SSH and GPG each ask for passphrases during key generation. GPG also (at least from my experience) displays warnings if one is not provided and asks for confirmation that no security is indeed desirable.

Thus, it would seem, it is important to provide such passphrases.

However, assuming full disk encryption, I can't really get why?

My (likely flawed) thinking is as follows. These are threats to private keys:

  • Device theft; but if someone steals a device that is powered off then FDE already protects me from this (at least until the thief is determined enough to apply rubberhose decryption on me);
  • Momentary physical access; but in this case I'm hosed either way;
  • My PC is compromised, someone managed to install malware on my device; but in this case, again, I'm hosed either way because I have a keylogger installed that steals my passphrase. And that's even if the attacker wasn't able to root my PC!

Thus, the only scenario I can think of when the passphrase can be any good is theft of a powered on device; then indeed the passphrase might save me; but I find such a scenario not very likely. On the other hand, having to reenter the passphrase each time I make a git commit or send e-mail is annoying.

What are the uses of passphrases protecting SSH / GPG private keys I'm not aware of?

  • While you might eventually notice that your system is compromised (key logger etc) you will not notice if the attacker has just copied your unprotected key because no changes are done to your system. Dec 9, 2018 at 20:52
  • With FDE there's no strong reason. It does protect against accidental sharing and against basic malware that extracts a file but doesn't keylog. I asked similar in the past.
    – paj28
    Dec 10, 2018 at 8:47
  • @paj28 Of course there's a reason, even with FDE. Partitioning security systems is good.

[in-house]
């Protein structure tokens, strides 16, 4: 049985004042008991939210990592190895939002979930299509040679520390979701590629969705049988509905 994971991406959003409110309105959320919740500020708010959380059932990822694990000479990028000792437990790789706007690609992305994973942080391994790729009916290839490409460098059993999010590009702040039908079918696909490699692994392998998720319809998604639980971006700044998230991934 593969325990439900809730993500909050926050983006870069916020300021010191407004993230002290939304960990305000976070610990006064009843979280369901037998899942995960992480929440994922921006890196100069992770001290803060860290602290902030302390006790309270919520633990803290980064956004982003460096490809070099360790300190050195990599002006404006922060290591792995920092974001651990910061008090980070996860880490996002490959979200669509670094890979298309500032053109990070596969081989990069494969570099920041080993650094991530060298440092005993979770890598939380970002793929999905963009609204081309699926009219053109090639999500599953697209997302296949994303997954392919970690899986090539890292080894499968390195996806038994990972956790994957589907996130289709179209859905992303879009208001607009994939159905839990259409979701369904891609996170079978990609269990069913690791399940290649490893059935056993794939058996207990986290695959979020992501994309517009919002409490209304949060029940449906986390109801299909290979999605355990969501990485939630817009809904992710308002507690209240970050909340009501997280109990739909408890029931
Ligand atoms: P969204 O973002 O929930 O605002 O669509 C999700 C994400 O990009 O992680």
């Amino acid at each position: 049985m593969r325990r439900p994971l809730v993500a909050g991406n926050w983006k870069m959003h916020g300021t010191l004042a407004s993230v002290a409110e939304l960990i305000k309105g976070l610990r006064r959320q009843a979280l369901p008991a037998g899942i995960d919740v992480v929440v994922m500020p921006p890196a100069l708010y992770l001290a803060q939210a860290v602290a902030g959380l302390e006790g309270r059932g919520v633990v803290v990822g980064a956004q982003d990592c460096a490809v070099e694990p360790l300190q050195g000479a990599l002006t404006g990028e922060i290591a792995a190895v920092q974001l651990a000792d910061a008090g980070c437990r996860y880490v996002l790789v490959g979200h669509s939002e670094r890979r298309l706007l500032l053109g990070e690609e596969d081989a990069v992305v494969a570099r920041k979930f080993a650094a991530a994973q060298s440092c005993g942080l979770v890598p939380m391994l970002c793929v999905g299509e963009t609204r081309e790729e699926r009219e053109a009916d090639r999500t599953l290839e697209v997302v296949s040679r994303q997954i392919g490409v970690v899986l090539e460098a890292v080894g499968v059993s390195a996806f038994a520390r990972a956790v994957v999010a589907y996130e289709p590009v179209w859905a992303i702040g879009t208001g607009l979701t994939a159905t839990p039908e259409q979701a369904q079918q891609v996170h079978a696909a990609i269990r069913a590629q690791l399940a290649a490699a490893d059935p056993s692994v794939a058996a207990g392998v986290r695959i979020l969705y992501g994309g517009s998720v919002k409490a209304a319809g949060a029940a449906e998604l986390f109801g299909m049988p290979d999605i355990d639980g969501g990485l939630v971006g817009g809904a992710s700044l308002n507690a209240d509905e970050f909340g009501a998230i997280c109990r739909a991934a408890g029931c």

– forest
    Dec 10, 2018 at 8:48
  • @forest - sure, partitioning is great. However, this is not a partition
    – paj28
    Dec 10, 2018 at 8:49
  • @paj28 I mean partition as in isolation and separation, not as in partition table.
    – forest
    Dec 10, 2018 at 8:50

1 Answer 1

  • An encryption key is kept in memory for as long as it is being used. For disk encryption, the key is necessarily present in memory for the time the encrypted partition is mounted (for FDE, this is the entire uptime of the computer). Encrypting private keys ensures that the sensitive key material will only be available for very brief periods. The chances that a passive physical attack (one where integrity is not violated) will occur within the brief period that a private key encryption key is in memory is very small.

  • An arbitrary disk read vulnerability or DAC bypass may allow a malicious local process to read disk contents, potentially including SSH or GPG keys. Full disk encryption does not mitigate this, but key encryption does.

  • A malicious program that passively reads from your disk and does not set up a keylogger would be able to bypass FDE, but could not decrypt private keys if they are encrypted. In some cases, it won't set up a keylogger because it simply can't, for example if it does not have access to the X11 cookie.

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